Former Dallas Mayor Ron Kirk endorses Colin Allred for Congress in District 32 runoff

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Former U.S. Trade Rep. Ron Kirk is backing Colin Allred in the Democratic runoff for Congressional District 32.

“When President Obama gave his farewell address, he spoke of a next generation of leaders who..’are willing to carry this hard work of democracy forward,” Kirk said Friday in a statement released by Allred’s campaign. “Colin Allred is that next generation of leaders for North Texas.”

Allred is in a May 22 runoff against former Department of Agriculture deputy undersecretary Lillian Salerno.

On Tuesday Allred finished first in a seven-person field, besting Salerno, the second-place finisher, by a huge margin.

Democratic candidates for congressional district 32 Lillian Salerno, right, looks at Brett Shipp during a meeting with the Dallas Morning News editorial board in Dallas, Thursday, Feb. 8, 2018. (Jae S. Lee/The Dallas Morning News)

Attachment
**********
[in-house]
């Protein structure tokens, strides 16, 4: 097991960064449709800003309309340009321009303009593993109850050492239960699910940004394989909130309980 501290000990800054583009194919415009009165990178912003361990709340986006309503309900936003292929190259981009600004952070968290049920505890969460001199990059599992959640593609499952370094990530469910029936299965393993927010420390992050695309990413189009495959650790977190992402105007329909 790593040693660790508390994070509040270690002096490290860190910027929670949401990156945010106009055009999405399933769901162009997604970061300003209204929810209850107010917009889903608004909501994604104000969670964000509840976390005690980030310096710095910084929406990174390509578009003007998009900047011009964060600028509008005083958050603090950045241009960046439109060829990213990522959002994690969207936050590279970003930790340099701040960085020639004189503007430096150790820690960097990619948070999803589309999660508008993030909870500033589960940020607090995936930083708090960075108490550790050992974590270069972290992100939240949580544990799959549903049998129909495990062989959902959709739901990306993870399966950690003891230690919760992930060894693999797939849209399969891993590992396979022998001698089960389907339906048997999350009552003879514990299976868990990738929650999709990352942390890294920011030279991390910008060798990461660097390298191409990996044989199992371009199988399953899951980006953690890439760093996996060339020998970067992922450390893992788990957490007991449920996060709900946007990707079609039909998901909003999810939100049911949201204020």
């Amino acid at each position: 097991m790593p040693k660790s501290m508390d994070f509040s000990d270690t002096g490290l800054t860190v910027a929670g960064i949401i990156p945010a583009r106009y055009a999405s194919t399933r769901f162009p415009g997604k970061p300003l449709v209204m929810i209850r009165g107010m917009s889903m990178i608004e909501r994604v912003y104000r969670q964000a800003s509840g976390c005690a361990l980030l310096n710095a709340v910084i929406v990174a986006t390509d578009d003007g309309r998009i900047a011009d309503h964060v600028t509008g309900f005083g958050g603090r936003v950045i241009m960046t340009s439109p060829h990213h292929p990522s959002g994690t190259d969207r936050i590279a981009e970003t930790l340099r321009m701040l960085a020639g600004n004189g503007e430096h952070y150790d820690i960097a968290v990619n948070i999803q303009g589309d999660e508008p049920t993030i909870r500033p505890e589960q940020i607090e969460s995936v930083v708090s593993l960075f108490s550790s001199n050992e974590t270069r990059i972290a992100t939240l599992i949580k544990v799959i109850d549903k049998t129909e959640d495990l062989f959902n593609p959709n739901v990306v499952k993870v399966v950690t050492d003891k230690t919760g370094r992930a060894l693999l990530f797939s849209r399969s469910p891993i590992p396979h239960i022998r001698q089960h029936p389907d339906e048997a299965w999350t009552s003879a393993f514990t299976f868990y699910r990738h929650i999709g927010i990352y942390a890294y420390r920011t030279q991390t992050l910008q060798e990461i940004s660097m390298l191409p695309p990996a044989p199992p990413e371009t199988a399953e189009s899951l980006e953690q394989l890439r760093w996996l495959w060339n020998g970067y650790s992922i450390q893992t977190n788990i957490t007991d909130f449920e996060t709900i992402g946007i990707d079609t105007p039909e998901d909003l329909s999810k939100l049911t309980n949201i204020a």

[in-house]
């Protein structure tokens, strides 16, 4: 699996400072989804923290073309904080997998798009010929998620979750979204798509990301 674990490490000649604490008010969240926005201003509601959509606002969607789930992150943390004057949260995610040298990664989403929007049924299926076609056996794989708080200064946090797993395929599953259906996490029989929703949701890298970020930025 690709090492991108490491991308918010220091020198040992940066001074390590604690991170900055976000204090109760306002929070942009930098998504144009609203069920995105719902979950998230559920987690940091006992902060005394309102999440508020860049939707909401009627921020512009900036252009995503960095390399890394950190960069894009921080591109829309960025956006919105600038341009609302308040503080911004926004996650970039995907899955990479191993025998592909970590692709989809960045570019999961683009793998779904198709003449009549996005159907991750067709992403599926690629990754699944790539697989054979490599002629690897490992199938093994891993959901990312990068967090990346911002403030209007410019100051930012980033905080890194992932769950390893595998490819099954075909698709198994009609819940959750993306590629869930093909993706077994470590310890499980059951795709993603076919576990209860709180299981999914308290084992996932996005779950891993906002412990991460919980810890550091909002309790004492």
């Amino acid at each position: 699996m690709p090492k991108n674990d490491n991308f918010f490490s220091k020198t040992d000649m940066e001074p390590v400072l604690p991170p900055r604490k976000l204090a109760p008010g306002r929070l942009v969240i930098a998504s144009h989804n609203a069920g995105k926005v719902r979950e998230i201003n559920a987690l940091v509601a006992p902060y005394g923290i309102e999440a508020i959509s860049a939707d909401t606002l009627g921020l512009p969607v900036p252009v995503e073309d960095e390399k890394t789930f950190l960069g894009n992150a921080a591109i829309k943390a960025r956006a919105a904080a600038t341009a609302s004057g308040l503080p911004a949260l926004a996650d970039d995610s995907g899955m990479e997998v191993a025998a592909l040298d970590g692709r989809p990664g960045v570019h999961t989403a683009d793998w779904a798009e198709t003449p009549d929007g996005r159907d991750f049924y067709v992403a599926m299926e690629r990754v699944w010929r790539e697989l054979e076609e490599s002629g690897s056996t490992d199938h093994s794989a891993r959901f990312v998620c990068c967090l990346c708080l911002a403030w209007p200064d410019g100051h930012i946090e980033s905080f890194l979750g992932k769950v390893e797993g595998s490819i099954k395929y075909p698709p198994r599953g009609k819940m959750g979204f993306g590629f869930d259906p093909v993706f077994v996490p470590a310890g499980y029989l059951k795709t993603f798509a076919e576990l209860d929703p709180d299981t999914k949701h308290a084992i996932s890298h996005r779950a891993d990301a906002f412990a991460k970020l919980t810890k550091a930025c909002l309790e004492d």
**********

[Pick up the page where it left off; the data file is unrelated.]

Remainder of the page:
Former television reporter Brett Shipp was just behind Salerno.

During a recording of Sunday’s edition of Lone Star Politics, which airs at 8:30 a.m. on KXAS (NBC-5), Allred, a former NFL player turned civil rights lawyer, said he would continue to build the grassroots organization necessary to beat incumbent Republican Pete Sessions, and touted his close connections to the district as a reason he’s been successful in the heavily competitive contest. Salerno said her campaign had momentum and her experience as a mother, small businesswoman and public servant made her the best choice.

Sessions cruised to victory in his lightly contested GOP primary.

Kirk, the former Dallas mayor, waited until the runoff to make his choice.

“There is no question Colin has the deep roots and experience needed to represent North Texas in Congress,” he said. “A fellow alumnus of the Obama Administration and civil rights attorney, Colin saw first hand while working at the Department of Housing and Urban Development the struggles families face trying to make ends meet.”

He agreed that Allred’s favorite son status in the district would help against Sessions.

“When you combine that professional experience with his personal story of being raised in the district by a single mother who worked two jobs, you have a candidate who can inspire voters and win in November,” Kirk said.

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